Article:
Daniel Schmitt, president of HHHunt, said in a letter sent Tuesday to the club’s members that it will take the plan to federal court Dec. 14 for final approval. HHHunt developed the Dominion Club in 1992.
If the bankruptcy court approves the plan, club members will receive partial refunds on their hotly contested initiation deposits. And the club can get back to business as usual.
“This will then set a known future course for your club, and we can begin the process of providing creditors some financial return on their initiation deposits and continue to provide outstanding service to our members,” Schmitt said in the letter.
The Dominion Club filed for Chapter 11 bankruptcy in January after it said it could not pay $1.7 million in initiation deposit refunds that had come due to about 100 members at the end of 2010. Another $10 million in deposit refunds was due down the road.
Some members joined the club by paying initiation deposits of $10,000 to $24,000, and those deposits were marketed as fully refundable.
Some of those members will receive 11 cents on the dollar, with other options paying out over time.
The legal scrum isn’t necessarily over, though.
Fourteen of the club’s members voted against the reorganization, which allowed them to retain their rights to file individual lawsuits against Hunt. Those dissenters temporarily put the future of the club in jeopardy, as Hunt had the right to back out of the plan if anyone voted against it.
According to Schmitt’s letter, Hunt was able to get some of the 14 to opt into the plan, with only a few holding firm in their opposition.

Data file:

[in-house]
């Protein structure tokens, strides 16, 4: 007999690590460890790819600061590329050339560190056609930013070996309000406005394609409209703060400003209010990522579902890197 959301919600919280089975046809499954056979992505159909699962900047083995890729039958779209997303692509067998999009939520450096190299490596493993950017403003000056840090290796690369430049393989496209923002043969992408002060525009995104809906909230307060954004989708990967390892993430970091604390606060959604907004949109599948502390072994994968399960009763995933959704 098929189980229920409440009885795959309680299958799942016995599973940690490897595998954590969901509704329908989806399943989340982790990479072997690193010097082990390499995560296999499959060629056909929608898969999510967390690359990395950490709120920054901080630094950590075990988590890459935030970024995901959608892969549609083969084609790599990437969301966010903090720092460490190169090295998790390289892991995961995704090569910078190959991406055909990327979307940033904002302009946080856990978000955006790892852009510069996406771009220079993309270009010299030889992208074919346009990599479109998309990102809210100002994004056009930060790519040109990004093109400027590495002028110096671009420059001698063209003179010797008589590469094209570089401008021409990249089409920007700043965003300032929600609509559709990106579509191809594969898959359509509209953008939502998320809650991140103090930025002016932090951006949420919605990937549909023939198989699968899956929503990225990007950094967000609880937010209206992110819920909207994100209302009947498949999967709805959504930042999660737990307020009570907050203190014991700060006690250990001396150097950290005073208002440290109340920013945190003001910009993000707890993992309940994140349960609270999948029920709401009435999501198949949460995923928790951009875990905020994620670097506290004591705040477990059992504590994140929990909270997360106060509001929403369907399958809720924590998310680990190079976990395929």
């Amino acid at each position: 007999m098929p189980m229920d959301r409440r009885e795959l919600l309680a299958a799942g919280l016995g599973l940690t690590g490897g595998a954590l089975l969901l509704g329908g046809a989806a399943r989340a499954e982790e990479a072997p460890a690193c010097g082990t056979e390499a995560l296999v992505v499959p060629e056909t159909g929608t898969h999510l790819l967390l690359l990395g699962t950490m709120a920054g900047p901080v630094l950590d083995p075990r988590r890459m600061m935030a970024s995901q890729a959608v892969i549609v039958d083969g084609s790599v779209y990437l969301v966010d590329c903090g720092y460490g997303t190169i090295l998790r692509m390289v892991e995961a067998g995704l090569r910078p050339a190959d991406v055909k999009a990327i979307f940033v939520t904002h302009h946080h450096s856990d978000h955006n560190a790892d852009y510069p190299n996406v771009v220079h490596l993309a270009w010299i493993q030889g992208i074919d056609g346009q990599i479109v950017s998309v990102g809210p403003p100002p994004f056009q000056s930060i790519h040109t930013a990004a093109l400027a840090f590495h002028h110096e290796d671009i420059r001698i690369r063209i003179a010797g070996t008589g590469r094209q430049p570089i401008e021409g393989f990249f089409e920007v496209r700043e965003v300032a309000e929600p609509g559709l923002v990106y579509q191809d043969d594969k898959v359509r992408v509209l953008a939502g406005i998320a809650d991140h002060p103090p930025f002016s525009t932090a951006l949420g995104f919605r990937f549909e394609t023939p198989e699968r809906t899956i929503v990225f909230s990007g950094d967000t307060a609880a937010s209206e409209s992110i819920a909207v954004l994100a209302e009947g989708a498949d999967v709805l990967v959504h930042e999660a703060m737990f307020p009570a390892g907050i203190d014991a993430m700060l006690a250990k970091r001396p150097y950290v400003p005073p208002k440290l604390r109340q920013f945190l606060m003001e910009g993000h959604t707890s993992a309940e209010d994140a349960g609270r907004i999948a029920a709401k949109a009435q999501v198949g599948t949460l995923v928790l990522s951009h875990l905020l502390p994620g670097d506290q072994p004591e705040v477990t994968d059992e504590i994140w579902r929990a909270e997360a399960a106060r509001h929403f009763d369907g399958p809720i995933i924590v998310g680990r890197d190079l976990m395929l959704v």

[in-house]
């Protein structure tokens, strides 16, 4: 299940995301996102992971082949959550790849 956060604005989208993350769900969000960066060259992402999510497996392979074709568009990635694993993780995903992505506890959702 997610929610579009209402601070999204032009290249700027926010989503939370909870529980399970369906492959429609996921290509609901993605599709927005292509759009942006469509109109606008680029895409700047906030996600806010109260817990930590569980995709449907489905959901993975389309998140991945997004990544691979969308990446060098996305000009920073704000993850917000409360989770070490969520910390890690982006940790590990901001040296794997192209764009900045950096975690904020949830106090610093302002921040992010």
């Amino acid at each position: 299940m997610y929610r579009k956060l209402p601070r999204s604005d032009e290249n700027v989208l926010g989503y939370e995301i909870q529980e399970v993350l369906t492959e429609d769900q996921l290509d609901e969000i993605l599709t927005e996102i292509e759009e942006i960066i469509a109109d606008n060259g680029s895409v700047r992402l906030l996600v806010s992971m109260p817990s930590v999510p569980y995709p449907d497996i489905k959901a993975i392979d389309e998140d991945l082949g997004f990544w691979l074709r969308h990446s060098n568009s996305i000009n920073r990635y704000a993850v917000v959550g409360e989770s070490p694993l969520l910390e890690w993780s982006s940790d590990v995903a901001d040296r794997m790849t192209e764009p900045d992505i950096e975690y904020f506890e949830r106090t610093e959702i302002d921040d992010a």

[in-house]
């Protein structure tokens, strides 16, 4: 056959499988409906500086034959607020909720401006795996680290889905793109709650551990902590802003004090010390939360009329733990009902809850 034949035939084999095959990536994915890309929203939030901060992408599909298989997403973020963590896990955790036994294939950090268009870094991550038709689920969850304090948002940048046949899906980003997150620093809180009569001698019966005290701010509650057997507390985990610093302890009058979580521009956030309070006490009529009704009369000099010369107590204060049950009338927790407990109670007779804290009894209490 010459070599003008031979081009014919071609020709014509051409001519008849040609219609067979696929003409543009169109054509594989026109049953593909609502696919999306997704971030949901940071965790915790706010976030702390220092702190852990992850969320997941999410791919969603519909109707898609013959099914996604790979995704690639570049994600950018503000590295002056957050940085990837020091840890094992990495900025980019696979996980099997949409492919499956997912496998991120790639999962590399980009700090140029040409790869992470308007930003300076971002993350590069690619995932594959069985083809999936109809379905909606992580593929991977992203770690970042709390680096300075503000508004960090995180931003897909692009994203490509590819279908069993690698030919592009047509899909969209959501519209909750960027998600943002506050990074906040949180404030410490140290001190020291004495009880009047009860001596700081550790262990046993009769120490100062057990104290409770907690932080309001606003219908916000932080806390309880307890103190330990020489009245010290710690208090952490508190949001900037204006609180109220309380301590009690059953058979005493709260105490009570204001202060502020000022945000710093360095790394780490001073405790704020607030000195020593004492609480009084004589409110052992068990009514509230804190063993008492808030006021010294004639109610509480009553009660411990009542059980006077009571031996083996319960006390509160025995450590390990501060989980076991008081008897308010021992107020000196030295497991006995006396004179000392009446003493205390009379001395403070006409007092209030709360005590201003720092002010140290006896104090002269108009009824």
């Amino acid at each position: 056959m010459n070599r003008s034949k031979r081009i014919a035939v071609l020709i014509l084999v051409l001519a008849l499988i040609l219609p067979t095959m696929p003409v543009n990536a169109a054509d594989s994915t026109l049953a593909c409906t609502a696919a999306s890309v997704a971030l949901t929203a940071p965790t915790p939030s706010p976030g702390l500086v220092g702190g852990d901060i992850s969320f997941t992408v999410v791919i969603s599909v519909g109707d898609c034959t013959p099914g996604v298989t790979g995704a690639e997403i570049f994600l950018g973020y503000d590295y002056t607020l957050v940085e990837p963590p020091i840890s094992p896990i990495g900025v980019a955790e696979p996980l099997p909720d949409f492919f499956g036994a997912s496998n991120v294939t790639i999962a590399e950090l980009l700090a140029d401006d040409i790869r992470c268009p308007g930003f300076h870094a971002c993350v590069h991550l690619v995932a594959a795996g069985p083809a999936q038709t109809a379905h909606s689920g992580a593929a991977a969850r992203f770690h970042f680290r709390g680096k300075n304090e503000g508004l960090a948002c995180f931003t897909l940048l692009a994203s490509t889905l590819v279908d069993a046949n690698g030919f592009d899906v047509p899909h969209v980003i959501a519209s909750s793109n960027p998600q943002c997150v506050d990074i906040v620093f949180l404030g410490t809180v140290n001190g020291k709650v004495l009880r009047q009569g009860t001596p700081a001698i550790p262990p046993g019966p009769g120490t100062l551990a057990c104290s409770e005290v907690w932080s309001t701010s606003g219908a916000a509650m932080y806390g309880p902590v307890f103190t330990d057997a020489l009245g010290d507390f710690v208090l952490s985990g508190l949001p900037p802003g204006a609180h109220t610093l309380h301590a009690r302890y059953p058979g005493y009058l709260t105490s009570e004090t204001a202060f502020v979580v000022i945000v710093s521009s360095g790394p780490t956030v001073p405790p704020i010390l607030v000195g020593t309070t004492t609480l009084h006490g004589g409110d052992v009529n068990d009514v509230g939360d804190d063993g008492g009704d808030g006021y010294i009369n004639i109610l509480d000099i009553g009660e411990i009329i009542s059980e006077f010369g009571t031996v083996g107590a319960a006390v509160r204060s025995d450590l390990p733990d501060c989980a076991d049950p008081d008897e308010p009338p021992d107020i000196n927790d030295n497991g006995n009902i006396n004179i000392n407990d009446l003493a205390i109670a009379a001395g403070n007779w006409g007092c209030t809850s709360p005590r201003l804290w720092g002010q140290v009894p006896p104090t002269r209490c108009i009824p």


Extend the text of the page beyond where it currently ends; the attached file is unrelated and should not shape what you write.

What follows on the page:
Nevertheless, Hunt is rolling the dice.
“We believe that moving forward with our plan, even with some opt outs remaining, is in the best interest of the Dominion Club and its members,” Schmitt said in the letter.
Although they argued throughout the process that paying the refund deposits was not their responsibility, Hunt and the other entities, all of which are tied to Hunt, agreed to several levels of repayments that members can choose from as part of the resolution.
The first level would pay 11 cents on the dollar to the 124 members who were owed a combined $1.7 million.
In addition to putting up more than $3 million for the partial initiation deposit refunds, the plan also calls for the Hunt to support the club with a working capital loan over the next five years.
It will also lower the monthly rent the club pays and look to sell the club and distribute the proceeds to member/creditors within the next 12 years. Complicating the case was the fact that the Dominion Club pays rent to another HHHunt entity that owns the land under the golf course.
Some members will have the option to wait for the club and the related real estate to be sold with the hope of fetching a higher payback.
Vernon Inge, an attorney with LeClairRyan who is representing the club, said Hunt’s decision is great news.
“Hunt has stepped up to solve the problem,” said Inge. “This will allow the club to reorganize, and it should be a solid club going forward, which was our goal with bankruptcy.”
Once the judge confirms the plan, it will be effective in early 2012. The first round of initiation deposit payments will go out in May.
Marshall “Nick” Nichols, a Dominion Club member and chairman of the bankruptcy creditors committee, said he was happy to come home to find the letter from Schmitt.
“I’m pretty pleased that things have been able to be worked out,” said Nichols. “It’s been a long process, but I guess we got where we wanted to be in the end.”
Michael Schwartz is a BizSense reporter. Please send news tips to [email protected]